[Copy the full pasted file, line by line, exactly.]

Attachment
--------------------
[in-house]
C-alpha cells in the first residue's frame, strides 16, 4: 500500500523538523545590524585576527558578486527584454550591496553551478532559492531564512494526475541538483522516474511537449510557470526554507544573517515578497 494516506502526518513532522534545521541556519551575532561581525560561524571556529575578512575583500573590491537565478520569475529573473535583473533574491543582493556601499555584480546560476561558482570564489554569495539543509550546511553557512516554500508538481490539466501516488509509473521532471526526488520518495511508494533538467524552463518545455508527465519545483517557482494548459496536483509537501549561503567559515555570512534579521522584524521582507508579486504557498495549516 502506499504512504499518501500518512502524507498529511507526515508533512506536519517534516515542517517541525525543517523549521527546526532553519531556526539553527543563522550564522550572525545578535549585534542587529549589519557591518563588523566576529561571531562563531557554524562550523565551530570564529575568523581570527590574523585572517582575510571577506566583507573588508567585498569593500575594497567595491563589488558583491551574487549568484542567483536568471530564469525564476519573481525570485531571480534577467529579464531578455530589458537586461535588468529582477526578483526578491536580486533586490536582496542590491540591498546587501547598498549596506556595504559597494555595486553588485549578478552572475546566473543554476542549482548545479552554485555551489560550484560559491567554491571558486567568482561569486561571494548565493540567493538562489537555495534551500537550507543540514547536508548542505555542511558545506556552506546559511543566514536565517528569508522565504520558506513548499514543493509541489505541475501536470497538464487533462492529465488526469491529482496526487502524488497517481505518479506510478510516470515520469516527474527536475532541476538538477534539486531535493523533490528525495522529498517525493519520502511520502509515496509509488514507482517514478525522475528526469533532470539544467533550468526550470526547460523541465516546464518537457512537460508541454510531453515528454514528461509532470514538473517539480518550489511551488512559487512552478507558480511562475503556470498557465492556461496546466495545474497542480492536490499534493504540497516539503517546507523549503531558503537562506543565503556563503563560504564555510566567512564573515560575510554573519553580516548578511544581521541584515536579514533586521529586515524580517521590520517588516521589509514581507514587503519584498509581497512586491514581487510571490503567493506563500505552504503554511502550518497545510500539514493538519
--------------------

[in-house]
C-alpha cells in the first residue's frame, strides 16, 4: 500500500523538523545590524585576527558578486527584454550591496553551478532559492531564512494526475541538483522516474511537449510557470526554507544573517515578497 494516506502526518513532522534545521541556519551575532561581525560561524571556529575578512575583500573590491537565478520569475529573473535583473533574491543582493556601499555584480546560476561558482570564489554569495539543509550546511553557512516554500508538481490539466501516488509509473521532471526526488520518495511508494533538467524552463518545455508527465519545483517557482494548459496536483509537501549561503567559515555570512534579521522584524521582507508579486504557498495549516 502506499504512504499518501500518512502524507498529511507526515508533512506536519517534516515542517517541525525543517523549521527546526532553519531556526539553527543563522550564522550572525545578535549585534542587529549589519557591518563588523566576529561571531562563531557554524562550523565551530570564529575568523581570527590574523585572517582575510571577506566583507573588508567585498569593500575594497567595491563589488558583491551574487549568484542567483536568471530564469525564476519573481525570485531571480534577467529579464531578455530589458537586461535588468529582477526578483526578491536580486533586490536582496542590491540591498546587501547598498549596506556595504559597494555595486553588485549578478552572475546566473543554476542549482548545479552554485555551489560550484560559491567554491571558486567568482561569486561571494548565493540567493538562489537555495534551500537550507543540514547536508548542505555542511558545506556552506546559511543566514536565517528569508522565504520558506513548499514543493509541489505541475501536470497538464487533462492529465488526469491529482496526487502524488497517481505518479506510478510516470515520469516527474527536475532541476538538477534539486531535493523533490528525495522529498517525493519520502511520502509515496509509488514507482517514478525522475528526469533532470539544467533550468526550470526547460523541465516546464518537457512537460508541454510531453515528454514528461509532470514538473517539480518550489511551488512559487512552478507558480511562475503556470498557465492556461496546466495545474497542480492536490499534493504540497516539503517546507523549503531558503537562506543565503556563503563560504564555510566567512564573515560575510554573519553580516548578511544581521541584515536579514533586521529586515524580517521590520517588516521589509514581507514587503519584498509581497512586491514581487510571490503567493506563500505552504503554511502550518497545510500539514493538519